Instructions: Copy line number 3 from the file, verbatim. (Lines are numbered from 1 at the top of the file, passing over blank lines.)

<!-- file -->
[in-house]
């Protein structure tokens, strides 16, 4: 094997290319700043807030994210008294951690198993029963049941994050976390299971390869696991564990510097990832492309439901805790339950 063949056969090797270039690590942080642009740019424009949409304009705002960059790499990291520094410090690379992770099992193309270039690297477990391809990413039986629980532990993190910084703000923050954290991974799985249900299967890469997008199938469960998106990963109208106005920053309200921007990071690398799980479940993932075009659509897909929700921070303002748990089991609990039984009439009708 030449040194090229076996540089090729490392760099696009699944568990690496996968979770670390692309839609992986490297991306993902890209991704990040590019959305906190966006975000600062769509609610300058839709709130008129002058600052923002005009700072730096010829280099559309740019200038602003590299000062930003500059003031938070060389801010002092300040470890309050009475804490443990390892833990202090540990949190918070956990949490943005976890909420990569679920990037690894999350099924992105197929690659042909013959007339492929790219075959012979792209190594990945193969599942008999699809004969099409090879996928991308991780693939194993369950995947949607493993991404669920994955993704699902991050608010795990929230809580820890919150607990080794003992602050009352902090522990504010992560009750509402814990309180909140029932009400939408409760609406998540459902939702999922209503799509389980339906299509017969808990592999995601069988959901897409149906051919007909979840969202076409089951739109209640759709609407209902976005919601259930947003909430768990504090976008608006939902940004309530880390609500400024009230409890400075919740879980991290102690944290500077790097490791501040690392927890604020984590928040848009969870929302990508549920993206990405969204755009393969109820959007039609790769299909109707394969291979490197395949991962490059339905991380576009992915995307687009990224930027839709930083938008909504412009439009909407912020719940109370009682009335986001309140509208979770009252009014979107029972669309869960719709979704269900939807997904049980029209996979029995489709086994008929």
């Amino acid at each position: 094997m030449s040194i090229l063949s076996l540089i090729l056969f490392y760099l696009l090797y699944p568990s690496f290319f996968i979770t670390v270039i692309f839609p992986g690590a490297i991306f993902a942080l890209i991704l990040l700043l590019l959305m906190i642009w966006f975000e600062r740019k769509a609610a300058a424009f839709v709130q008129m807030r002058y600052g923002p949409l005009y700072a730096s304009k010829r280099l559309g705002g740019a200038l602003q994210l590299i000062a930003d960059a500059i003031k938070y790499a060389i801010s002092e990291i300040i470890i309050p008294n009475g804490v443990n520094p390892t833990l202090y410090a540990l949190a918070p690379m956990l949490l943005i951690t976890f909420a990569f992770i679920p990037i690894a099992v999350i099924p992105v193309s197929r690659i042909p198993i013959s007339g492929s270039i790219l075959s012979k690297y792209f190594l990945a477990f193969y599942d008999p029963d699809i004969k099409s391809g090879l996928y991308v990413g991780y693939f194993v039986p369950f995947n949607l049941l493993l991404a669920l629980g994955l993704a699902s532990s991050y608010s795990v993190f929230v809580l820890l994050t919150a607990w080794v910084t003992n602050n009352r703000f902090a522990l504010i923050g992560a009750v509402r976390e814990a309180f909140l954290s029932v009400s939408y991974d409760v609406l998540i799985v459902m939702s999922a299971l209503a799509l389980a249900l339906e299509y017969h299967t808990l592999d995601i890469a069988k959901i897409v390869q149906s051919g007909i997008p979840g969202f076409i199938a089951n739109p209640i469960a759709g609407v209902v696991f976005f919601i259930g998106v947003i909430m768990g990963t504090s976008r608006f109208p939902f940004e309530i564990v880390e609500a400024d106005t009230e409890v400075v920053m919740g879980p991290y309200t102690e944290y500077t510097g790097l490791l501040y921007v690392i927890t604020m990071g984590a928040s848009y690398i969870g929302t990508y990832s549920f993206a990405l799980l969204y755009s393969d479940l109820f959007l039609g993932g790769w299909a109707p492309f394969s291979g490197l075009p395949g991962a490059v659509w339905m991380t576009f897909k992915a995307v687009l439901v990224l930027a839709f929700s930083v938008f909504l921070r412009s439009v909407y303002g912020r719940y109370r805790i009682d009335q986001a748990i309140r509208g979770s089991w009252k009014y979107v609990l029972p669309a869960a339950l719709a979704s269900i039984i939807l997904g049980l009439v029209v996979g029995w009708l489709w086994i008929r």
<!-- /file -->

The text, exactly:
């Amino acid at each position: 094997m030449s040194i090229l063949s076996l540089i090729l056969f490392y760099l696009l090797y699944p568990s690496f290319f996968i979770t670390v270039i692309f839609p992986g690590a490297i991306f993902a942080l890209i991704l990040l700043l590019l959305m906190i642009w966006f975000e600062r740019k769509a609610a300058a424009f839709v709130q008129m807030r002058y600052g923002p949409l005009y700072a730096s304009k010829r280099l559309g705002g740019a200038l602003q994210l590299i000062a930003d960059a500059i003031k938070y790499a060389i801010s002092e990291i300040i470890i309050p008294n009475g804490v443990n520094p390892t833990l202090y410090a540990l949190a918070p690379m956990l949490l943005i951690t976890f909420a990569f992770i679920p990037i690894a099992v999350i099924p992105v193309s197929r690659i042909p198993i013959s007339g492929s270039i790219l075959s012979k690297y792209f190594l990945a477990f193969y599942d008999p029963d699809i004969k099409s391809g090879l996928y991308v990413g991780y693939f194993v039986p369950f995947n949607l049941l493993l991404a669920l629980g994955l993704a699902s532990s991050y608010s795990v993190f929230v809580l820890l994050t919150a607990w080794v910084t003992n602050n009352r703000f902090a522990l504010i923050g992560a009750v509402r976390e814990a309180f909140l954290s029932v009400s939408y991974d409760v609406l998540i799985v459902m939702s999922a299971l209503a799509l389980a249900l339906e299509y017969h299967t808990l592999d995601i890469a069988k959901i897409v390869q149906s051919g007909i997008p979840g969202f076409i199938a089951n739109p209640i469960a759709g609407v209902v696991f976005f919601i259930g998106v947003i909430m768990g990963t504090s976008r608006f109208p939902f940004e309530i564990v880390e609500a400024d106005t009230e409890v400075v920053m919740g879980p991290y309200t102690e944290y500077t510097g790097l490791l501040y921007v690392i927890t604020m990071g984590a928040s848009y690398i969870g929302t990508y990832s549920f993206a990405l799980l969204y755009s393969d479940l109820f959007l039609g993932g790769w299909a109707p492309f394969s291979g490197l075009p395949g991962a490059v659509w339905m991380t576009f897909k992915a995307v687009l439901v990224l930027a839709f929700s930083v938008f909504l921070r412009s439009v909407y303002g912020r719940y109370r805790i009682d009335q986001a748990i309140r509208g979770s089991w009252k009014y979107v609990l029972p669309a869960a339950l719709a979704s269900i039984i939807l997904g049980l009439v029209v996979g029995w009708l489709w086994i008929r």